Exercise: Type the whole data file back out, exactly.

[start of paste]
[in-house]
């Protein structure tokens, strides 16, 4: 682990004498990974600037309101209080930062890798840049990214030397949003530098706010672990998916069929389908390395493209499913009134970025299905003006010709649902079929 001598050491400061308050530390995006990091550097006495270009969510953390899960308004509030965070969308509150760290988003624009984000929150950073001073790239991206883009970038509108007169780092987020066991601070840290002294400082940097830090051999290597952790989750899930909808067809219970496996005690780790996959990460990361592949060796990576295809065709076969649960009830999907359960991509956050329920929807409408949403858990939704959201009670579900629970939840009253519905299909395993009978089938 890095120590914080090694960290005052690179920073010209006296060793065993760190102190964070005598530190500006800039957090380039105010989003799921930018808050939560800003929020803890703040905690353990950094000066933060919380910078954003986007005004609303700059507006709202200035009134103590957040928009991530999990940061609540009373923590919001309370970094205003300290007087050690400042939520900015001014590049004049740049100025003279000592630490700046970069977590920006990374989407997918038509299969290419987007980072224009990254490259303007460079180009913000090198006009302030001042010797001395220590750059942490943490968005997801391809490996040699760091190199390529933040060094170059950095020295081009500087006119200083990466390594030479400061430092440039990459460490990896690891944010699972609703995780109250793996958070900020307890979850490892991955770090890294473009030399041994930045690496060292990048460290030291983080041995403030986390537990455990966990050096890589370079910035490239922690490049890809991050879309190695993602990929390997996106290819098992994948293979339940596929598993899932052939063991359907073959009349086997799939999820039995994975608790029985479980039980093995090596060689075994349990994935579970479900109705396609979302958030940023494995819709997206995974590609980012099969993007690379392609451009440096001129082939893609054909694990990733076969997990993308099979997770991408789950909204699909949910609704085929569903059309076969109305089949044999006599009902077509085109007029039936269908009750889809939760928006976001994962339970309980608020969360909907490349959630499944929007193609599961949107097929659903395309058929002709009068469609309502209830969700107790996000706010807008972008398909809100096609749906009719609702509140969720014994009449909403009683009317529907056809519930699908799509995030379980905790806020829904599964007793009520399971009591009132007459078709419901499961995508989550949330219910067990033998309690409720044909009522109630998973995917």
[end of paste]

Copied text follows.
[in-house]
């Protein structure tokens, strides 16, 4: 682990004498990974600037309101209080930062890798840049990214030397949003530098706010672990998916069929389908390395493209499913009134970025299905003006010709649902079929 001598050491400061308050530390995006990091550097006495270009969510953390899960308004509030965070969308509150760290988003624009984000929150950073001073790239991206883009970038509108007169780092987020066991601070840290002294400082940097830090051999290597952790989750899930909808067809219970496996005690780790996959990460990361592949060796990576295809065709076969649960009830999907359960991509956050329920929807409408949403858990939704959201009670579900629970939840009253519905299909395993009978089938 890095120590914080090694960290005052690179920073010209006296060793065993760190102190964070005598530190500006800039957090380039105010989003799921930018808050939560800003929020803890703040905690353990950094000066933060919380910078954003986007005004609303700059507006709202200035009134103590957040928009991530999990940061609540009373923590919001309370970094205003300290007087050690400042939520900015001014590049004049740049100025003279000592630490700046970069977590920006990374989407997918038509299969290419987007980072224009990254490259303007460079180009913000090198006009302030001042010797001395220590750059942490943490968005997801391809490996040699760091190199390529933040060094170059950095020295081009500087006119200083990466390594030479400061430092440039990459460490990896690891944010699972609703995780109250793996958070900020307890979850490892991955770090890294473009030399041994930045690496060292990048460290030291983080041995403030986390537990455990966990050096890589370079910035490239922690490049890809991050879309190695993602990929390997996106290819098992994948293979339940596929598993899932052939063991359907073959009349086997799939999820039995994975608790029985479980039980093995090596060689075994349990994935579970479900109705396609979302958030940023494995819709997206995974590609980012099969993007690379392609451009440096001129082939893609054909694990990733076969997990993308099979997770991408789950909204699909949910609704085929569903059309076969109305089949044999006599009902077509085109007029039936269908009750889809939760928006976001994962339970309980608020969360909907490349959630499944929007193609599961949107097929659903395309058929002709009068469609309502209830969700107790996000706010807008972008398909809100096609749906009719609702509140969720014994009449909403009683009317529907056809519930699908799509995030379980905790806020829904599964007793009520399971009591009132007459078709419901499961995508989550949330219910067990033998309690409720044909009522109630998973995917």